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One (Slow) Tempo Fits All Putts

by Geoff Mangum

Geoff Mangum's PuttingZone™ Instruction

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ZipTip: DISTANCE CONTROL / TOUCH: One (Slow) Tempo Fits All Putts

For consistent and accurate distance and line control, start with a single slow tempo or timing from start to finish for all putts regardless of length of about two full seconds, a nice easy "one potato, two potato" stroke -- your brain relies upon it!

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One of the most interesting aspects of the phenomenon of excellent, consistent putting is that all putt strokes take the same amount of time, regardless of distance. A repeating stroke includes a consistent set of physical and visual cues that let you know you are on track, perhaps even in the zone, with your putting. As your experience grows and you stroke more and more putts with this same technique, your brain and body creates "channels" of expectation and performance in reliance upon these cues. The whole scheme of your putting technique is orchestrated by a single tempo. Choose wisely!

Some Theory

Tempo allows your putting to adapt automatically. Motor programs in the brain for skilled movement are organized temporally in an overall pattern. This is the tempo. Independent segments of the motion (e.g., backstroke, transition, downstroke, follow-through) may have differing proportionate timing, but the overall tempo "frames" the whole. This interplay between the proportion of the parts of the motion (rhythm) and the overall pattern (tempo) can be varied from one occasion to another to fit the motion to the specific requirements (longer putts, shorter putts), but the scaling of the motion's extent occurs uniformly by varying the extent of the parts within the overall tempo. You certainly can change the tempo in your putting, but it's a lousy idea because you rob your brain and body of the established set of cues you rely upon for accurate, consistent performance.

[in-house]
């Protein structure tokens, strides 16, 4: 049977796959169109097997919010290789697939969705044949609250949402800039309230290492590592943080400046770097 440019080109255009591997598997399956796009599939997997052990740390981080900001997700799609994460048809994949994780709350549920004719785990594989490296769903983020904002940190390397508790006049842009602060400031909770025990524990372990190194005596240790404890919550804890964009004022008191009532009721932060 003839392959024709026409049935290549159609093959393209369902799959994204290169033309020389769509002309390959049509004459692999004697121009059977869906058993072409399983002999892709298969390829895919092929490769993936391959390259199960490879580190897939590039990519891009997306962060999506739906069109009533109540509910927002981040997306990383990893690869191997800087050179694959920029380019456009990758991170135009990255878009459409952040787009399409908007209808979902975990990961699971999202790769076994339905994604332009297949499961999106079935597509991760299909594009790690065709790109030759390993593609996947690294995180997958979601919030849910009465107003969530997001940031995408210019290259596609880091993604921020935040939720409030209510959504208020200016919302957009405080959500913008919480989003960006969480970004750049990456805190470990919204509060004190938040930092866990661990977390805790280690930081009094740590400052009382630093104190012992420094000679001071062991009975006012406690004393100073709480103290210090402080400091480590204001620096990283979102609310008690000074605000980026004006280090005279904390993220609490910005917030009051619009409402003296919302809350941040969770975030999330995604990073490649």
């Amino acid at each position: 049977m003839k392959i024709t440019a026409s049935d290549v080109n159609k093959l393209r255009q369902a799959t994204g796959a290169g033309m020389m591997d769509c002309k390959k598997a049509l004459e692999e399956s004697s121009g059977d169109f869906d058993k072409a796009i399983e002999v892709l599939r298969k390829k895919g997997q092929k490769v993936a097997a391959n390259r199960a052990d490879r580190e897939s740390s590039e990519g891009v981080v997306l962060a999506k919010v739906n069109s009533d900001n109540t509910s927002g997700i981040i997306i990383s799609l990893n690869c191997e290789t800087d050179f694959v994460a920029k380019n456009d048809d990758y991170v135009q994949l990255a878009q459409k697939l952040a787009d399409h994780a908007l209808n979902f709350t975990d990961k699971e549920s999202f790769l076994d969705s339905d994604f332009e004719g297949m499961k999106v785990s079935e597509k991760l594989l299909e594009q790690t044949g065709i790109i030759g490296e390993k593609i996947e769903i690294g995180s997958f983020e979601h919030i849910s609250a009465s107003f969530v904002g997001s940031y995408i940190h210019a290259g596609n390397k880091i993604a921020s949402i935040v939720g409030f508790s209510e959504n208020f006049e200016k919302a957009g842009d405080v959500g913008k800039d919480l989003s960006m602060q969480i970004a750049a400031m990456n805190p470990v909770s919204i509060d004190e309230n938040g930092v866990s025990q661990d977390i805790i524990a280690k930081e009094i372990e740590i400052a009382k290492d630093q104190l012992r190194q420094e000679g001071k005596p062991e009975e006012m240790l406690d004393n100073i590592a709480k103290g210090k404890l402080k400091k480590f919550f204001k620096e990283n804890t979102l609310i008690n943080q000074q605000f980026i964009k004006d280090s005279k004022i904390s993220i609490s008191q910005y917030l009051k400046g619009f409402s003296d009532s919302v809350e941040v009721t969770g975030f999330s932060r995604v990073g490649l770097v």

Tests of top pro putters on Tour show that not only does their routine consistently have the same steps or components, but the routine almost always takes about the same amount of time from start to finish. The routine helps set your body down to the internal tempo.

Different lengths of backstroke with the same overall timing gives consistent distance control. But the putt stroke itself (and not just the routine) -- from takeway through to the end of the follow-through -- also occupies the same amount of time from putt to putt, even on different length putts. A ten-foot putt with a 12-inch backstroke takes the same amount of time to complete as a 30-foot putt with a two-foot long backstroke. The putter, of course, moves faster in the longer stroke in order to cover the greater length in the same time as the shorter stroke. With a stable tempo for your putting, distance control becomes reduced simply to the length of your (back)stroke. Distance control comes from a consistent tempo.

The parts of the stroke really aren't symmetrical in timing or length, but the overall pattern is stable. Nick Price, for example, has been timed and his stroke has an overall tempo of just under two seconds (which is eight quarter-second intervals) from takeaway to the end of his follow-through. The parts in proportion are usually: 3/8ths from takeaway to impact (under three quarter-second intervals, about 0.67 seconds -- fairly quick), and 5/8th from impact through follow-through (about five quarter-second intervals, about 1.25 seconds). The overall tempo is about two seconds (about 1.92 seconds). Chip Beck's stroke tested as a slower time to impact (about 0.80 seconds) but a total time slightly shorter than Price's (about 1.85 seconds total), so Beck has a more careful stroke with a lighter, less-pronounced follow-through.

"One inch for each foot of putt" is okay, but is based on faulty notions of the stroke. One tip for distance control, from Phil Rodgers and others, is to keep the length of your backstroke the same as the length of your throughstroke, and to calibrate the length of the backstroke to the green speed for varying distances (e.g., "one inch backstroke for each foot of putt" on most greens, one and one-half inches on a slow green, etc.). The important point, though, is that this system only works if your putting tempo is consistent from putt to putt. (I don't personally subscribe to this gimmick because I think there is a better way to calibrate the stroke to distance and speed.) This approach artificially forces a consistent tempo, but it's coming at the problem backwards, from distance to tempo. Instead, you start with tempo to gain distance control, and when you do, the control is just there with your targeting, all the time.